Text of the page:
My wife disapproves of my love of photography. She is constantly offering dire warnings of what might happen to me if I’m not careful. This is particularly true if I’m photographing young women or girls. It doesn’t seem to matter to her none of my photos are salacious or that I have the parent’s consent, or even if mom is present. Even a headshot will have her muttering, “you’ll get in trouble for that…”
When I first started photographing in public I would meet any objection with righteous belligerence . After all, legally I had the right to photograph virtually anything visible from a public space. I began to reconsider my attitude after an alarmingly bellicose redneck in Union county threatened to kill me if I didn’t stop snapping photos of a horse in his field (I have no idea why, unless he was growing pot or something else illicit…)
Now I stride up to anyone questioning why I’m shooting and glad hand them as I effusively explain why I want to photograph them, their fence, child, dog, car, silo or whatever. One late Spring morning I found a straight line of small, motorized tricycles in various bright, primary colors parked outside an old shopping center in northeast Maryville. Being the arty photgrapher I am, I sprawled on the ground to get a more original shot of the line of sunlit trikes.
“Hey, what are you doing!!?” I looked up and saw a rather large man striding rapidly toward me. I struggled to my feet and greeted him in as cheerful a voice as I could manage. I told him the line of little vehicles was a marvelous subject for photography and I found them lovely in the early morning sunlight.
“Oh, I thought maybe you were from one of my competitors, “ he said as his face softened. He quickly warmed to my desire to photograph the line of trikes he proudly told me he had himself arranged. After watching me sprawl back onto the pavement and shoot another dozen or so shots, he offered to let me photograph anything in his store. I didn’t want to hurt his feelings so I spent a few minutes perusing his inventory of gimcracks and gewgaws.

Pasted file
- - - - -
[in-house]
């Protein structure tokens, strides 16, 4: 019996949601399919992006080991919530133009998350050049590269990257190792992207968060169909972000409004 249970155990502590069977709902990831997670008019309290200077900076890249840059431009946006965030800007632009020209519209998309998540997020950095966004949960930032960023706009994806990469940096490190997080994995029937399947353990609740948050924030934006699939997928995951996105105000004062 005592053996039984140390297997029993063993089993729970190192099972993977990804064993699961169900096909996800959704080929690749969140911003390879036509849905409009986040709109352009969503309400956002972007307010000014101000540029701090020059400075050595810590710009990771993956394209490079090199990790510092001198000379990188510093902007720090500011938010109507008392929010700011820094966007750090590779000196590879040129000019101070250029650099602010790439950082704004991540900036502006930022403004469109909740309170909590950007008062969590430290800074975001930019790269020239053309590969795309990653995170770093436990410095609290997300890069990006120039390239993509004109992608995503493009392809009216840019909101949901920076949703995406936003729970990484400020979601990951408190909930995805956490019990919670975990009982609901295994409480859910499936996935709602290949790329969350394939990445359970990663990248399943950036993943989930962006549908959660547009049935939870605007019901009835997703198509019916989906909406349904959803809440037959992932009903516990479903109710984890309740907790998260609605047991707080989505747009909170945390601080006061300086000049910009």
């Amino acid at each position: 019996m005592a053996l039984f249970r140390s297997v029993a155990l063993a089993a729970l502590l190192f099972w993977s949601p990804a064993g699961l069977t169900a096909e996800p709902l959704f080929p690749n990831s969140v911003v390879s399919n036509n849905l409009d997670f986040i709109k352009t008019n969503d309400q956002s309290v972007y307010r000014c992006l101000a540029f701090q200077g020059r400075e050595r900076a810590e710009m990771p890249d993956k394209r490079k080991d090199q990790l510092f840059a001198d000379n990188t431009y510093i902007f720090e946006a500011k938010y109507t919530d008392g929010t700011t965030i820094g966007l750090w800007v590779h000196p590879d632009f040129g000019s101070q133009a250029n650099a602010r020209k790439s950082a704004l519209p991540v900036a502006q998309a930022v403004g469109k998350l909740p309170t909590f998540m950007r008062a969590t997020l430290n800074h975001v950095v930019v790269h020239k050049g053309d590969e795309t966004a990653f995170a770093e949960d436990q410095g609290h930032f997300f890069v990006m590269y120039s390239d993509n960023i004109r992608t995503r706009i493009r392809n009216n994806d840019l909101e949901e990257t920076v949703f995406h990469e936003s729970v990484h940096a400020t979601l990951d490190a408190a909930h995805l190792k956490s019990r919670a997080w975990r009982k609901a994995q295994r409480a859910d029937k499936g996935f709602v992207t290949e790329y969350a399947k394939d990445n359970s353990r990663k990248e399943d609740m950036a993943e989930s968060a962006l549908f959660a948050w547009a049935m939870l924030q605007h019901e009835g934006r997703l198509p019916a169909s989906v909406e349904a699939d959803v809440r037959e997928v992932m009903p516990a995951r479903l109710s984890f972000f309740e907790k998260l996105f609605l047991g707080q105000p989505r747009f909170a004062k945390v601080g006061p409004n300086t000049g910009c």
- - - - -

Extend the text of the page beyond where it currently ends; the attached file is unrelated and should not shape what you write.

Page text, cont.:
Prowling through the staging area of the Christmas parade ten days ago I was worried someone would object to my photographing them, their float, car, pickup truck, wife or daughter. I imagined having to explain to someone, perhaps even a policeman, why I was there. Amazingly, no one objected. While I got a few, “I wish you weren’t doing that,” looks, mostly people would waive and smile for the camera. I even had a few folks insist I photograph them or their child.
I was fascinated by one particular teenage girl perched on a Christian themed float sponsored by a Baptist church (the county boasts well over a hundred Baptist churches). She, and the half dozen other girls crowded onto a flatbed trailer bedecked with Christmas regalia and yoked to a muscular pickup were dressed as angels in white robes, wings and little halos made from tinsel. After snapping a few shots of her and her friends, I noticed a middle-aged man calmly watching me. I strolled up to him, “you connected with this float?” He smiled and nodded; we talked jovially for a minute or so about his church and the parade. As I left I handed him one of my cards listing my Flickr site’s URL.
Fascinated by the church girl’s coloring and facial bone structure, I ended snapping a score or more photos of her later that morning, most from a considerable distance using my 70-300mm lens. You will find a set of the better photos and images here.
A day or so after I posted the shots, the quote which is the title of this post appeared under one of the girl’s photos. At first I was stunned. I wondered how she had found the photo; then I remembered giving the man my card. Oh my, I thought, I hope she’s not mad, or her parents don’t think I’m some sort of pervert…?
She had created a Flickr membership and I sent her an email, bracing myself for her response….
She loved the photos; yesterday, at her request, I mailed Maria (a fitting name given the season) a CD with all of my posted shots of her. She had told me she and her parents thought my photos of her were, “just really great!” She even inquired if I would shoot her senior photos next year. I was both relieved and peacock proud.
As you might imagine, I made it a point to share this marvelously heartwarming story with my wife…
Here’s my favorite shot of the images I posted of Maria on Flickr: